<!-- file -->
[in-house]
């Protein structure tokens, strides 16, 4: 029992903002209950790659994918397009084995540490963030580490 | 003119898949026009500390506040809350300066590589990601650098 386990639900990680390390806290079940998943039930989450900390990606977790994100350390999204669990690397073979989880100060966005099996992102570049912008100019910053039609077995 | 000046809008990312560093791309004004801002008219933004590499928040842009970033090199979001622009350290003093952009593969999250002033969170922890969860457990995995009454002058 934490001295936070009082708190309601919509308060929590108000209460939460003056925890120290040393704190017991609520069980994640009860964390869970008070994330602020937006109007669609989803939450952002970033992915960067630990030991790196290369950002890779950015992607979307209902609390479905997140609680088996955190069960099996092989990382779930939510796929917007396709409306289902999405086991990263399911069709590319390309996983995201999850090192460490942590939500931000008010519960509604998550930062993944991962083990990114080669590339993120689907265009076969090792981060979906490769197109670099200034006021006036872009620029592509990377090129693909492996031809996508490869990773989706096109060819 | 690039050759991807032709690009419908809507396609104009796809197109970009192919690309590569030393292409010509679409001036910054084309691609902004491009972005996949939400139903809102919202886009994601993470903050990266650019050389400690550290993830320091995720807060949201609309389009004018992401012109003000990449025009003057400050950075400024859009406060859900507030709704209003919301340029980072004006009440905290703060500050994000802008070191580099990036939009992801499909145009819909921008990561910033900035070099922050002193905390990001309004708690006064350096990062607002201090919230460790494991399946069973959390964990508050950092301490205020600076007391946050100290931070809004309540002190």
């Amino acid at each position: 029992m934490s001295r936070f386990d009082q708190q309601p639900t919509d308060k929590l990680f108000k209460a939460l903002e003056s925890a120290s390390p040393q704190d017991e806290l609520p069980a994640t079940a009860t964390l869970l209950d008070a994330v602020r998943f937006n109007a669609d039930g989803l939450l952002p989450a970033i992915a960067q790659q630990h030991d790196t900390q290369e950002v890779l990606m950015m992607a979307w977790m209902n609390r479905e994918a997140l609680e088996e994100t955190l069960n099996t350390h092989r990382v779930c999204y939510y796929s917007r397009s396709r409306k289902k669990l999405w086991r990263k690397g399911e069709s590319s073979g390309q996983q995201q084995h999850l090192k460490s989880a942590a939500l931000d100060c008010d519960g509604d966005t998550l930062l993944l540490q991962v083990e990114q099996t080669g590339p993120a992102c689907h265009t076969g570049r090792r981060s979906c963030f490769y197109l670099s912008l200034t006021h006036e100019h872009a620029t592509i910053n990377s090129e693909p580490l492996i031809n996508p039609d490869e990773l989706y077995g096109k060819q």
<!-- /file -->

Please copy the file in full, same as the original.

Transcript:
[in-house]
């Protein structure tokens, strides 16, 4: 029992903002209950790659994918397009084995540490963030580490 | 003119898949026009500390506040809350300066590589990601650098 386990639900990680390390806290079940998943039930989450900390990606977790994100350390999204669990690397073979989880100060966005099996992102570049912008100019910053039609077995 | 000046809008990312560093791309004004801002008219933004590499928040842009970033090199979001622009350290003093952009593969999250002033969170922890969860457990995995009454002058 934490001295936070009082708190309601919509308060929590108000209460939460003056925890120290040393704190017991609520069980994640009860964390869970008070994330602020937006109007669609989803939450952002970033992915960067630990030991790196290369950002890779950015992607979307209902609390479905997140609680088996955190069960099996092989990382779930939510796929917007396709409306289902999405086991990263399911069709590319390309996983995201999850090192460490942590939500931000008010519960509604998550930062993944991962083990990114080669590339993120689907265009076969090792981060979906490769197109670099200034006021006036872009620029592509990377090129693909492996031809996508490869990773989706096109060819 | 690039050759991807032709690009419908809507396609104009796809197109970009192919690309590569030393292409010509679409001036910054084309691609902004491009972005996949939400139903809102919202886009994601993470903050990266650019050389400690550290993830320091995720807060949201609309389009004018992401012109003000990449025009003057400050950075400024859009406060859900507030709704209003919301340029980072004006009440905290703060500050994000802008070191580099990036939009992801499909145009819909921008990561910033900035070099922050002193905390990001309004708690006064350096990062607002201090919230460790494991399946069973959390964990508050950092301490205020600076007391946050100290931070809004309540002190």
């Amino acid at each position: 029992m934490s001295r936070f386990d009082q708190q309601p639900t919509d308060k929590l990680f108000k209460a939460l903002e003056s925890a120290s390390p040393q704190d017991e806290l609520p069980a994640t079940a009860t964390l869970l209950d008070a994330v602020r998943f937006n109007a669609d039930g989803l939450l952002p989450a970033i992915a960067q790659q630990h030991d790196t900390q290369e950002v890779l990606m950015m992607a979307w977790m209902n609390r479905e994918a997140l609680e088996e994100t955190l069960n099996t350390h092989r990382v779930c999204y939510y796929s917007r397009s396709r409306k289902k669990l999405w086991r990263k690397g399911e069709s590319s073979g390309q996983q995201q084995h999850l090192k460490s989880a942590a939500l931000d100060c008010d519960g509604d966005t998550l930062l993944l540490q991962v083990e990114q099996t080669g590339p993120a992102c689907h265009t076969g570049r090792r981060s979906c963030f490769y197109l670099s912008l200034t006021h006036e100019h872009a620029t592509i910053n990377s090129e693909p580490l492996i031809n996508p039609d490869e990773l989706y077995g096109k060819q």